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Research article - Peer-reviewed, 2003

Animal models for treatment of unresectable liver tumours: a histopathologic and ultra-structural study of cellular toxic changes after electrochemical treatment in rat and dog liver

von Euler H, Olsson JM, Hultenby K, Thorne A, Lagerstedt AS

Abstract

Introduction: Electrochemical treatment (EChT) has been taken under serious consideration as being one of several techniques for local treatment of malignancies. The advantage of EChT is the minimal invasive approach and the absence of serious side effects. Macroscopic, histopathological and ultra-structural findings in liver following a four-electrode configuration (dog) and a two-electrode EChT design (dog and rat) were studied. Materials and methods: 30 female Sprague-Dawley rats and four female beagle dogs were studied with EChT using Platinum: Iridium electrodes and the delivered dose was 5, 10 or 90 C (As). After EChT, the animals were euthanized. Results: The distribution of the lesions was predictable, irrespective of dose and electrode configuration. Destruction volumes were found to fit into a logarithmic curve (dose-response). Histopathological examination confirmed a spherical (rat) and cylindrical/ellipsoidal (dog) lesion. The type of necrosis differed due to electrode polarity. Ultra-structural analysis showed distinct features of cell damage depending on the distance from the electrode. Histopathological and ultra-structural examination demonstrated that the liver tissue close to the border of the lesion displayed a normal morphology. Conclusions: The in vivo dose-planning model is reliable, even in species with larger tissue mass such as dogs. A multi-electrode EChT-design could obtain predictable lesions. The cellular toxicity following EChT is clearly identified and varies with the distance from the electrode and polarity. The distinct border between the lesion and normal tissue suggests that EChT in a clinical setting for the treatment of liver tumours can give a reliable destruction margin. (C) 2003 Elsevier Science B.V. All rights reserved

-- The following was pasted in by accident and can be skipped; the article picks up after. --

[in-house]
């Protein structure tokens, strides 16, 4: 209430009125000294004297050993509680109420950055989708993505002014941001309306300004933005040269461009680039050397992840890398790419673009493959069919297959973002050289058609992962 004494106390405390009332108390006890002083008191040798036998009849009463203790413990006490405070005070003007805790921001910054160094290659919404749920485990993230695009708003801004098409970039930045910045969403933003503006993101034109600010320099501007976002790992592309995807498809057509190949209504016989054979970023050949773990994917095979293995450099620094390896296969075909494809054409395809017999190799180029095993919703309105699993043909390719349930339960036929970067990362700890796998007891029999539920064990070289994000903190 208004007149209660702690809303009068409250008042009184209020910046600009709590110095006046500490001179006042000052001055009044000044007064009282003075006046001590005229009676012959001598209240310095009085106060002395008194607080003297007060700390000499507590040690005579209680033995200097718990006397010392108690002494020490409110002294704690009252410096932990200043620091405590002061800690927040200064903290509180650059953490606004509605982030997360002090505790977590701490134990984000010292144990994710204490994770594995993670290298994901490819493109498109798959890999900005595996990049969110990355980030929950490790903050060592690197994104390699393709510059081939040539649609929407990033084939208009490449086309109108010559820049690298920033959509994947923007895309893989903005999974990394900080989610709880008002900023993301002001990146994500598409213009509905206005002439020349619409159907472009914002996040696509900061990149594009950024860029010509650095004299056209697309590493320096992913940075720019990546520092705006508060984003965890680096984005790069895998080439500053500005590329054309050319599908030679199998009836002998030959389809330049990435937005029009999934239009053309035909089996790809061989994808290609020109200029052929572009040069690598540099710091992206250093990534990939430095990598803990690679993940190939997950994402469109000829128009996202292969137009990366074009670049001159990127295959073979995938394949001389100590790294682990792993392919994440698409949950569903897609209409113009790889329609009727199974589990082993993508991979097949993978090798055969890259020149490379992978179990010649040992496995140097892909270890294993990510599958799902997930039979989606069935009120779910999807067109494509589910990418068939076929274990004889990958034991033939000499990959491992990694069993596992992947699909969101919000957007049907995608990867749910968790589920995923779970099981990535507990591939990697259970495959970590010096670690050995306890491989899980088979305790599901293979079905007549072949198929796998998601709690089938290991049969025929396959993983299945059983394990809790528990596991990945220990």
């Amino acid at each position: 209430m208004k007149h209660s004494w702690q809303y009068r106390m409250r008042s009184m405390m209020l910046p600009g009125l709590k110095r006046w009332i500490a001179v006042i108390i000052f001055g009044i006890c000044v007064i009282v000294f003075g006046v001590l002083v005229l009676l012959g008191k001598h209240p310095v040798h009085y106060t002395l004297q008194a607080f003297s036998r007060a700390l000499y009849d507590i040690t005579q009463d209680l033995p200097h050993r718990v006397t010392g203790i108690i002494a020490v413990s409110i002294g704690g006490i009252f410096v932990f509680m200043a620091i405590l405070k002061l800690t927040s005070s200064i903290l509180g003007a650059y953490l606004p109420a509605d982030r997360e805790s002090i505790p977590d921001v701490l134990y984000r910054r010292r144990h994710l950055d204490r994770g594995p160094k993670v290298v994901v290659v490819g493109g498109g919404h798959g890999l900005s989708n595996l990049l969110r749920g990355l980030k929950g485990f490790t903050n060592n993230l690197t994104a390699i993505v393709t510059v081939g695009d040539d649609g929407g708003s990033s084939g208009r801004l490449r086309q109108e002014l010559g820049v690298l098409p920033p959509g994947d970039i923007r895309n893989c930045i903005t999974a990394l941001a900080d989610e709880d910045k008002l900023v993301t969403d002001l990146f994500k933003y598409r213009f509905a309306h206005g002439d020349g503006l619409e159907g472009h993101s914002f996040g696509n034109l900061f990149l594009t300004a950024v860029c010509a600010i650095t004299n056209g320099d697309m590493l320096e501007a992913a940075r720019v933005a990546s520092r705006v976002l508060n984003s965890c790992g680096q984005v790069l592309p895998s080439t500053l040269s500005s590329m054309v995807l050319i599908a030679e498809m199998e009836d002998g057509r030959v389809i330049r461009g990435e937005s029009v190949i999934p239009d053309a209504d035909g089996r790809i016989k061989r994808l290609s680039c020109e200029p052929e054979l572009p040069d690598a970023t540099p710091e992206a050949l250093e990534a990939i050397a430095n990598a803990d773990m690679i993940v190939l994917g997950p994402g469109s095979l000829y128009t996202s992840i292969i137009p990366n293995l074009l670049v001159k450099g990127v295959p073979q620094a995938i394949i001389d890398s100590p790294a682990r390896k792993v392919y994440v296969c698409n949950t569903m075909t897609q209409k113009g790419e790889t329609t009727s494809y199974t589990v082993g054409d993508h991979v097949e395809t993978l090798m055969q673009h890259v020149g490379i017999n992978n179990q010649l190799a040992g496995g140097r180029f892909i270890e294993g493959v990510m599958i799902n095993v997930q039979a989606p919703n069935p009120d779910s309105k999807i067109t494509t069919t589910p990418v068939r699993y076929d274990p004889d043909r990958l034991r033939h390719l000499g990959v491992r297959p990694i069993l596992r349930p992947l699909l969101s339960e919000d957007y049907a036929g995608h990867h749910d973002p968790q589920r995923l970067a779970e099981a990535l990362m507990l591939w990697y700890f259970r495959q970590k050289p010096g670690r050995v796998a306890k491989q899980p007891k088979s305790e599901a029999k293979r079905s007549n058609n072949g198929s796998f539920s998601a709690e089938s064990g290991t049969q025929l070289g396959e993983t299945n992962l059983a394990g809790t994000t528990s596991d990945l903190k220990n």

Published in

Bioelectrochemistry
2003, Volume: 59, number: 1-2, pages: 89-98
Publisher: ELSEVIER SCIENCE SA

    Publication identifier

    DOI: https://doi.org/10.1016/S1567-5394(03)00006-9

    Permanent link to this page (URI)

    https://res.slu.se/id/publ/2122